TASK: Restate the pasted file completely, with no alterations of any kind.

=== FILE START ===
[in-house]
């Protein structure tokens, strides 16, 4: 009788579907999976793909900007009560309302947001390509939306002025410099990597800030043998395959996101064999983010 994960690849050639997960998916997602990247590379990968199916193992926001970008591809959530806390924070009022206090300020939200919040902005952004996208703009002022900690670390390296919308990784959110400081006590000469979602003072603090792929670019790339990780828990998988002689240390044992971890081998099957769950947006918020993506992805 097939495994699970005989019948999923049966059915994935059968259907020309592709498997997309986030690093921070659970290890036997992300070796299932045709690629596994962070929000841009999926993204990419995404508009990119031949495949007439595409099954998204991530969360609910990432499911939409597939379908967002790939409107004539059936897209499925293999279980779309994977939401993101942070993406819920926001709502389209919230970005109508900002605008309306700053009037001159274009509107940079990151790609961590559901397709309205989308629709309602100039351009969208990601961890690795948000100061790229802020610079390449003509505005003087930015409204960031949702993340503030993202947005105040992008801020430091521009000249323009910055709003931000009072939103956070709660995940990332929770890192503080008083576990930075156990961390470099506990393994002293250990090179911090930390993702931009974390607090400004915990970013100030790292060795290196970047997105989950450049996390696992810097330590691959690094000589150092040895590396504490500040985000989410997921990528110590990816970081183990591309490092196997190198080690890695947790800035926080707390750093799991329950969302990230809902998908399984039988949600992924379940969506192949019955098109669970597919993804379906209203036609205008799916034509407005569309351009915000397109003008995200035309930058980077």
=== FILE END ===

[in-house]
């Protein structure tokens, strides 16, 4: 009788579907999976793909900007009560309302947001390509939306002025410099990597800030043998395959996101064999983010 994960690849050639997960998916997602990247590379990968199916193992926001970008591809959530806390924070009022206090300020939200919040902005952004996208703009002022900690670390390296919308990784959110400081006590000469979602003072603090792929670019790339990780828990998988002689240390044992971890081998099957769950947006918020993506992805 097939495994699970005989019948999923049966059915994935059968259907020309592709498997997309986030690093921070659970290890036997992300070796299932045709690629596994962070929000841009999926993204990419995404508009990119031949495949007439595409099954998204991530969360609910990432499911939409597939379908967002790939409107004539059936897209499925293999279980779309994977939401993101942070993406819920926001709502389209919230970005109508900002605008309306700053009037001159274009509107940079990151790609961590559901397709309205989308629709309602100039351009969208990601961890690795948000100061790229802020610079390449003509505005003087930015409204960031949702993340503030993202947005105040992008801020430091521009000249323009910055709003931000009072939103956070709660995940990332929770890192503080008083576990930075156990961390470099506990393994002293250990090179911090930390993702931009974390607090400004915990970013100030790292060795290196970047997105989950450049996390696992810097330590691959690094000589150092040895590396504490500040985000989410997921990528110590990816970081183990591309490092196997190198080690890695947790800035926080707390750093799991329950969302990230809902998908399984039988949600992924379940969506192949019955098109669970597919993804379906209203036609205008799916034509407005569309351009915000397109003008995200035309930058980077």